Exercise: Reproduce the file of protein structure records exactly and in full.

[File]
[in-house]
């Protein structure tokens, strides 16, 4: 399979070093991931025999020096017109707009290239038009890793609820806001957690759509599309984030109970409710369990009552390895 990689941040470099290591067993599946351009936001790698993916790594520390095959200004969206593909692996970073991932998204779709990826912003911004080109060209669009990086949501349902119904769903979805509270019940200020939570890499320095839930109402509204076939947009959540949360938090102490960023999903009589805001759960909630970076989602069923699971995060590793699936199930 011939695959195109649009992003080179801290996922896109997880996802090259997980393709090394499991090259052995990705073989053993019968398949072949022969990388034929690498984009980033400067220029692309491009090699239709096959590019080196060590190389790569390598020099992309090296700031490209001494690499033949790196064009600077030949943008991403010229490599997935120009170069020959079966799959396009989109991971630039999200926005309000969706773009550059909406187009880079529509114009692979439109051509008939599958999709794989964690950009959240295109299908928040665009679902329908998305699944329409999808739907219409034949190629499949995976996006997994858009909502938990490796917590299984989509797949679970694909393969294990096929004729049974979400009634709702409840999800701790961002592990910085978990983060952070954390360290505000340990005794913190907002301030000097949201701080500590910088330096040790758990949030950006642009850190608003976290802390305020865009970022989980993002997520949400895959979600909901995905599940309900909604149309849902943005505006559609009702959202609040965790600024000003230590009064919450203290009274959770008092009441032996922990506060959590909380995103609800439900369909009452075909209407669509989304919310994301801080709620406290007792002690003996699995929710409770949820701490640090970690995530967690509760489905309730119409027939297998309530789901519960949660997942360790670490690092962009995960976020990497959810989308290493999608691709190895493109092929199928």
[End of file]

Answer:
[in-house]
């Protein structure tokens, strides 16, 4: 399979070093991931025999020096017109707009290239038009890793609820806001957690759509599309984030109970409710369990009552390895 990689941040470099290591067993599946351009936001790698993916790594520390095959200004969206593909692996970073991932998204779709990826912003911004080109060209669009990086949501349902119904769903979805509270019940200020939570890499320095839930109402509204076939947009959540949360938090102490960023999903009589805001759960909630970076989602069923699971995060590793699936199930 011939695959195109649009992003080179801290996922896109997880996802090259997980393709090394499991090259052995990705073989053993019968398949072949022969990388034929690498984009980033400067220029692309491009090699239709096959590019080196060590190389790569390598020099992309090296700031490209001494690499033949790196064009600077030949943008991403010229490599997935120009170069020959079966799959396009989109991971630039999200926005309000969706773009550059909406187009880079529509114009692979439109051509008939599958999709794989964690950009959240295109299908928040665009679902329908998305699944329409999808739907219409034949190629499949995976996006997994858009909502938990490796917590299984989509797949679970694909393969294990096929004729049974979400009634709702409840999800701790961002592990910085978990983060952070954390360290505000340990005794913190907002301030000097949201701080500590910088330096040790758990949030950006642009850190608003976290802390305020865009970022989980993002997520949400895959979600909901995905599940309900909604149309849902943005505006559609009702959202609040965790600024000003230590009064919450203290009274959770008092009441032996922990506060959590909380995103609800439900369909009452075909209407669509989304919310994301801080709620406290007792002690003996699995929710409770949820701490640090970690995530967690509760489905309730119409027939297998309530789901519960949660997942360790670490690092962009995960976020990497959810989308290493999608691709190895493109092929199928």